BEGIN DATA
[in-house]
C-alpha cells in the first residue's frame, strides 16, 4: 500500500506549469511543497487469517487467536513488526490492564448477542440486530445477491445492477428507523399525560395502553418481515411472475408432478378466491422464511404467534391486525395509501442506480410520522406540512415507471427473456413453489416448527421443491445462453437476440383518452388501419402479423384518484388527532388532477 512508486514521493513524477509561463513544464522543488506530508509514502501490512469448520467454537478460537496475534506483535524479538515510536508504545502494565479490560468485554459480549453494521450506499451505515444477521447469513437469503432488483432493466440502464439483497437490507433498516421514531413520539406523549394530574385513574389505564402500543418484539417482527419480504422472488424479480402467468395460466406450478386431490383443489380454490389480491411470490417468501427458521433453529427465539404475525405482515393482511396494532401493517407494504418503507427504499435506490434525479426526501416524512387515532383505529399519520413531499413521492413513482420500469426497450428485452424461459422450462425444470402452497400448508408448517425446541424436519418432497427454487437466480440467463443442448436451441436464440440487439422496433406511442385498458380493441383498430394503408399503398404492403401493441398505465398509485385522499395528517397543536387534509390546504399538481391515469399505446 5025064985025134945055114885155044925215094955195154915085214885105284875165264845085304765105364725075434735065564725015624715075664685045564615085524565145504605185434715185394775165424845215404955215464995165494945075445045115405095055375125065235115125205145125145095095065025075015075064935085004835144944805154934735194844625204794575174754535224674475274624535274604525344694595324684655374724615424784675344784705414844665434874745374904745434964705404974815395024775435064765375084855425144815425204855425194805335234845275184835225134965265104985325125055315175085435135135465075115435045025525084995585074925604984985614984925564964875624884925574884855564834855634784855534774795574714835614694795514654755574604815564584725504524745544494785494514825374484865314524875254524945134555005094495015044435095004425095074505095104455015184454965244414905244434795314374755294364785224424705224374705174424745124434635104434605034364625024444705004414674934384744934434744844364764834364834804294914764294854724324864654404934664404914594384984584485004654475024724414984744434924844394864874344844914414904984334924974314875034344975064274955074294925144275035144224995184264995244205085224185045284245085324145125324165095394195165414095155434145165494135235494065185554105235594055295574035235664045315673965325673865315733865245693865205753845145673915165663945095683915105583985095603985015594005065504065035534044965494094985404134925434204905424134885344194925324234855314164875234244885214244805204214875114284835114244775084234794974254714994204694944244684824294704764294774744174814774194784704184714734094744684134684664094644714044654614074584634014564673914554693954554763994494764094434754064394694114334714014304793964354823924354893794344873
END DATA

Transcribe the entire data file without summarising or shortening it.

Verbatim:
[in-house]
C-alpha cells in the first residue's frame, strides 16, 4: 500500500506549469511543497487469517487467536513488526490492564448477542440486530445477491445492477428507523399525560395502553418481515411472475408432478378466491422464511404467534391486525395509501442506480410520522406540512415507471427473456413453489416448527421443491445462453437476440383518452388501419402479423384518484388527532388532477 512508486514521493513524477509561463513544464522543488506530508509514502501490512469448520467454537478460537496475534506483535524479538515510536508504545502494565479490560468485554459480549453494521450506499451505515444477521447469513437469503432488483432493466440502464439483497437490507433498516421514531413520539406523549394530574385513574389505564402500543418484539417482527419480504422472488424479480402467468395460466406450478386431490383443489380454490389480491411470490417468501427458521433453529427465539404475525405482515393482511396494532401493517407494504418503507427504499435506490434525479426526501416524512387515532383505529399519520413531499413521492413513482420500469426497450428485452424461459422450462425444470402452497400448508408448517425446541424436519418432497427454487437466480440467463443442448436451441436464440440487439422496433406511442385498458380493441383498430394503408399503398404492403401493441398505465398509485385522499395528517397543536387534509390546504399538481391515469399505446 5025064985025134945055114885155044925215094955195154915085214885105284875165264845085304765105364725075434735065564725015624715075664685045564615085524565145504605185434715185394775165424845215404955215464995165494945075445045115405095055375125065235115125205145125145095095065025075015075064935085004835144944805154934735194844625204794575174754535224674475274624535274604525344694595324684655374724615424784675344784705414844665434874745374904745434964705404974815395024775435064765375084855425144815425204855425194805335234845275184835225134965265104985325125055315175085435135135465075115435045025525084995585074925604984985614984925564964875624884925574884855564834855634784855534774795574714835614694795514654755574604815564584725504524745544494785494514825374484865314524875254524945134555005094495015044435095004425095074505095104455015184454965244414905244434795314374755294364785224424705224374705174424745124434635104434605034364625024444705004414674934384744934434744844364764834364834804294914764294854724324864654404934664404914594384984584485004654475024724414984744434924844394864874344844914414904984334924974314875034344975064274955074294925144275035144224995184264995244205085224185045284245085324145125324165095394195165414095155434145165494135235494065185554105235594055295574035235664045315673965325673865315733865245693865205753845145673915165663945095683915105583985095603985015594005065504065035534044965494094985404134925434204905424134885344194925324234855314164875234244885214244805204214875114284835114244775084234794974254714994204694944244684824294704764294774744174814774194784704184714734094744684134684664094644714044654614074584634014564673914554693954554763994494764094434754064394694114334714014304793964354823924354893794344873